A small room is devoted to the desert fathers known as the Thebaids (they lived in the desert around Thebes in Egypt), a subject which fascinated the painters of the time. Here the nine fragments from the Kunsthaus in Zurich by a Camaldolese monk called Giuliano Amadei are particularly interesting. However, the better known painting from the Uffizi collection of the lives of these early ascetics is displayed here without an author, and indeed the suggestion that it could even have been painted as late as the 18th century.

In the section entitled “The Sumptuary Arts”, there is a remarkable reliquary from the Badia di San Salvatore a Settimo, on the banks of the Arno west of Florence. Also from outside Florence, and little known to the general public, there is a very beautiful Madonna and Child enthroned with six Angels, dating from around 1424 by Arcangelo di Cola da Camerino (from the church of Santi Ippolito e Donato in Bibbiena in the Casentino).

Another room displays a very rare miniature portable altar from a private collection. In the form of a little shrine, it is simply decorated outside with green and white geometrical forms which recall the exterior of the Baptistery and San Miniato al Monte, and inside has paintings in watercolour on paper of the Madonna and Child with angels and (on the doors) the two patron saints of travellers (St Nicholas and St Julian). Given its size and fragility, it is extraordinary that it has survived for nearly six hundred years. It is attributed to the Master of the Sherman Predella, an anonymous master named from a small panel in the Boston Museum of Fine Arts which is fittingly displayed here beside it. This exquisite work is not in fact a predella but a panel with three scenes (the Martyrdom of St Agnes, the Flagellation of Christ with the Virgin swooning, and the penitent St Jerome) against a particularly remarkable background of dunes with a rough sea beyond, beneath a night sky. It includes a loggia which has decorations similar to the green lozenges painted on the exterior of the little portable altar.

The exhibition continues in the opposite wing of the Uffizi. The paintings here include a curious very small portrait of a young man from the Alana collection in New York attributed doubtfully to Masaccio, and two panels from the Quaratesi polyptch of St Nicholas in the Vatican by Gentile da Fabriano who is, perhaps surprisingly, not otherwise present in the exhibition. A fresco by the little-known painter Francesco d’Antonio di Bartolomeo from the church of San Niccolò Oltrarno representing St Ansanus is particularly delightful. An unusual painting which used to serve as the front of a wedding-chest representing an allegory of the Seven Liberal Arts by Giovanni del Ponte has been lent by the Prado in Madrid. There is also a Madonna and Child with saints and angels by the same artist from the little-visited church of San Salvatore al Monte, in its original frame. Numerous illuminated liturgical and devotional books, including a missal from Milan illustrated by Fra Angelico, accompany the paintings and sculptures. Two wooden Crucifixes are displayed opposite each other, one by Donatello from the convent of Bosco ai Frati in the Mugello and the other by Michelozzo from the church of San Niccolò Oltrarno.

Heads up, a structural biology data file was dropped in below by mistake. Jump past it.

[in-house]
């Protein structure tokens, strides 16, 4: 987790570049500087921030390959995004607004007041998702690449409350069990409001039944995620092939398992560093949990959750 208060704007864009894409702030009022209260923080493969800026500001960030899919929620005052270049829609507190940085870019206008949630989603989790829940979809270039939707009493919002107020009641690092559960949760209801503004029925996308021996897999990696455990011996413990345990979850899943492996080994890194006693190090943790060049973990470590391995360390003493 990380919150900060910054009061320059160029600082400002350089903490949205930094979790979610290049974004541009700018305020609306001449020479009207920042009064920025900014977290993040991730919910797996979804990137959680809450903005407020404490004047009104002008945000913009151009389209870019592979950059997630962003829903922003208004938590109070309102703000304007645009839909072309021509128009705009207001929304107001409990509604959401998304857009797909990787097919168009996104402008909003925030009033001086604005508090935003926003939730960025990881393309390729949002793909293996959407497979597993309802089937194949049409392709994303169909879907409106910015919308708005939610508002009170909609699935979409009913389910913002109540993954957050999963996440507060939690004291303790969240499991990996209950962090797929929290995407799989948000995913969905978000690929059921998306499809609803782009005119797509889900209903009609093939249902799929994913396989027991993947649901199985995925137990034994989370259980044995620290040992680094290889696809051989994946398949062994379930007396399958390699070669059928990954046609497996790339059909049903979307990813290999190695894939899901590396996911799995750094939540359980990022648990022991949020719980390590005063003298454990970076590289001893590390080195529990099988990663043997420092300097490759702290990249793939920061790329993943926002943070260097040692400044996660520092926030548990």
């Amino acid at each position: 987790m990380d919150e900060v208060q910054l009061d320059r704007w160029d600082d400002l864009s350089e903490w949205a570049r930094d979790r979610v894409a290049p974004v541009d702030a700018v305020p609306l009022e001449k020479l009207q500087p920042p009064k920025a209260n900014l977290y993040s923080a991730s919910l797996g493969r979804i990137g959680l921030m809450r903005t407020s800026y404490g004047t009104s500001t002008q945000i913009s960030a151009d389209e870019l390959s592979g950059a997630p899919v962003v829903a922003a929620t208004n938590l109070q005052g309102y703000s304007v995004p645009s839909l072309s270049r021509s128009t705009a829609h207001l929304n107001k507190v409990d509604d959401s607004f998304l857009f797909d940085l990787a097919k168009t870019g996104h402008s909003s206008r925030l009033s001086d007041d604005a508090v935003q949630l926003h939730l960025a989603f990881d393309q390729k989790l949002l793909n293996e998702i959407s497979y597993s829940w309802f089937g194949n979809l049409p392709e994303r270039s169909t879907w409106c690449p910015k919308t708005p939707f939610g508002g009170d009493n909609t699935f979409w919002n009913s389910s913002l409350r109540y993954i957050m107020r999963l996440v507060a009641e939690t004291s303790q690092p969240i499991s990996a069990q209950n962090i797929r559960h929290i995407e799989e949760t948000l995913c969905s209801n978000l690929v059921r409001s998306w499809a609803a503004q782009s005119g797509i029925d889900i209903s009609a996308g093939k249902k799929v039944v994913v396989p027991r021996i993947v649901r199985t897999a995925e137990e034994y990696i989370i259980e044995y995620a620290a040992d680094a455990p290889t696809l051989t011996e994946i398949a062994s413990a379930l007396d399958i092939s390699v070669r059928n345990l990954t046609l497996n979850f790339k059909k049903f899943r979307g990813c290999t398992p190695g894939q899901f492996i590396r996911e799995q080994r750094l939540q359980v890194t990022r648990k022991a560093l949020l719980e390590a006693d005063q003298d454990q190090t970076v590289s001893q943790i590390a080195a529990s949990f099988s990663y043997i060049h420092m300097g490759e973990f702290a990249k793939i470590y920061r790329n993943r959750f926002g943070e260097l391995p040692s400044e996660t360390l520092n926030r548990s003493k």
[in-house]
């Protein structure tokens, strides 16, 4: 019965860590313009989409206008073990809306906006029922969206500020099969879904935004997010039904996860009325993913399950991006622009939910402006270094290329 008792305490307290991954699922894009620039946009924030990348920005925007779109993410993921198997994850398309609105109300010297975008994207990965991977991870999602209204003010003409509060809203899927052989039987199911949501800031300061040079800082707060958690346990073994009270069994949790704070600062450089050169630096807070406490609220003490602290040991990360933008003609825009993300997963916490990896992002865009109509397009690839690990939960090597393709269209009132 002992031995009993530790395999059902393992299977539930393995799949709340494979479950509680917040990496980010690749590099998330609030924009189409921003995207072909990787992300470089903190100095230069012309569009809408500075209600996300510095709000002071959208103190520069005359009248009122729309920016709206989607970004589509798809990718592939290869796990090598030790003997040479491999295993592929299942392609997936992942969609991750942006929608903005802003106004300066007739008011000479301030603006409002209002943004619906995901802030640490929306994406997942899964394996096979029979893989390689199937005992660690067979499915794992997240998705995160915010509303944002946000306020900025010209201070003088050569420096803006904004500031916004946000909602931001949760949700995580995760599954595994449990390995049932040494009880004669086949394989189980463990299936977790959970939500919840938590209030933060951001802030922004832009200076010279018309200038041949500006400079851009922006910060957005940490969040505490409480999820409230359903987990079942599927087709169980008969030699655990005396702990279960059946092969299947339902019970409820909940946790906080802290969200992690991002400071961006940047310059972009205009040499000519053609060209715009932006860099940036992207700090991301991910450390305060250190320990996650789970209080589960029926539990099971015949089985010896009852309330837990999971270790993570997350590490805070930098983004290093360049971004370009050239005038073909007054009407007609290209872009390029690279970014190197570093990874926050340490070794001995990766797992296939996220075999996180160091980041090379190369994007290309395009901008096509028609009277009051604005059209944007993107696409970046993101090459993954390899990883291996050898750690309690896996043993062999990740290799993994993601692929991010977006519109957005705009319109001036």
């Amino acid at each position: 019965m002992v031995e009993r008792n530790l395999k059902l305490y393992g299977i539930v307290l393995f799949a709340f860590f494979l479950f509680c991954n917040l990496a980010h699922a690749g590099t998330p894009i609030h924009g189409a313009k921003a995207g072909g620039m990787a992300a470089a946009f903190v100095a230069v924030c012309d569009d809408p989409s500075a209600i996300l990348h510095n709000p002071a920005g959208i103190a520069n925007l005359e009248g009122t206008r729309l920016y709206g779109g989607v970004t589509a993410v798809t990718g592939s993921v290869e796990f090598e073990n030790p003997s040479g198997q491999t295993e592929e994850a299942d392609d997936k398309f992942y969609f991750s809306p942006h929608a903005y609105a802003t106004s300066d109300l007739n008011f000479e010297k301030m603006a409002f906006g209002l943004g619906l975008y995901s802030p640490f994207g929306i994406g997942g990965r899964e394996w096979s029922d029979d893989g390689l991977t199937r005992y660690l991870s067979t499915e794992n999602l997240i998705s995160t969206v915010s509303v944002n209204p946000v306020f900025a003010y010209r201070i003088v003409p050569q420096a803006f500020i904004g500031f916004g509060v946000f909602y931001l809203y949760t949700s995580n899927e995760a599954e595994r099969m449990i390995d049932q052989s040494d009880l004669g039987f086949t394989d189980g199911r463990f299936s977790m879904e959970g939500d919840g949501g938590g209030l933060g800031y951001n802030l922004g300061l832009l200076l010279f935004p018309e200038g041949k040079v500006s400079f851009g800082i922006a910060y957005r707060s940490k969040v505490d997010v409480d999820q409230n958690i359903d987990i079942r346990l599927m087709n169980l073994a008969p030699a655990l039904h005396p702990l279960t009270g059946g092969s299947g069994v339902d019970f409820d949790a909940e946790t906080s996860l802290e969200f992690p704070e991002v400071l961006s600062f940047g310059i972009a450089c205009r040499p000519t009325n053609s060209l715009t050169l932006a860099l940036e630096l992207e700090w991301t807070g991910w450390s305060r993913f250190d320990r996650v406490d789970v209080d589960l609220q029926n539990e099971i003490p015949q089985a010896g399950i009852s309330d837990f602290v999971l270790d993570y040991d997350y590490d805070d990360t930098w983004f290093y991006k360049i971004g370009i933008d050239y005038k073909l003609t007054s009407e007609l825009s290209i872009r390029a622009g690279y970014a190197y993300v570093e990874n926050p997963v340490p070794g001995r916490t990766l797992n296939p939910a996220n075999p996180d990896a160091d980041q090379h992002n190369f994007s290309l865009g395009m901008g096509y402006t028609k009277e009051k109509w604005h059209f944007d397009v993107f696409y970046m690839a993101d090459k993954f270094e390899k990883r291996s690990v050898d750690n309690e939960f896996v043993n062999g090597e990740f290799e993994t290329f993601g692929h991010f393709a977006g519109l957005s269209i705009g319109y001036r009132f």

The glorious conclusion of the exhibition is the Uffizi’s Battle of San Romano by Paolo Uccello, just restored. Now called The Unhorsing of Bernardino Ubaldini della Carda, Commander of the Sienese Troops (and illustrated at the top of this piece), it was the central one of the three famous panels commissioned by Ludovico Bartolini Salimbeni to commemorate the battle fought in the lower Valdarno in 1432 in which the Florentines were victorious over the Sienese (the other two panels are in the National Gallery of London and the Louvre). Lorenzo the Magnificent confiscated all three paintings from Salimbeni’s sons in 1484 so that he could enjoy them in his bedroom in Palazzo Medici. The original colours, with oranges and reds dominating, have been restored and the entire painting is now much more legible in all its extraordinary details. Multi-media supports and a video explain all its intricacies and the play of perspective used by Uccello, who was one of the last great painters in the Gothic style but whose works also show that he fully understood the significance of the arrival of the new Renaissance spirit in painting.

Luca Signorelli on exhibition in Umbria

Luca Signorelli (c.1441–1523) was born in Cortona, Tuscany, close to the Umbrian border. It is with Umbria that he is always associated, for his masterpiece in the cathedral of Orvieto and for the fact that the town of Città di Castello proclaimed him a citizen in 1488. This year his work is being celebrated in no less than three venues in Umbria (Perugia, Orvieto and Città di Castello), until 26 August (the last retrospective exhibition dedicated to this major central Italian artist was in 1953).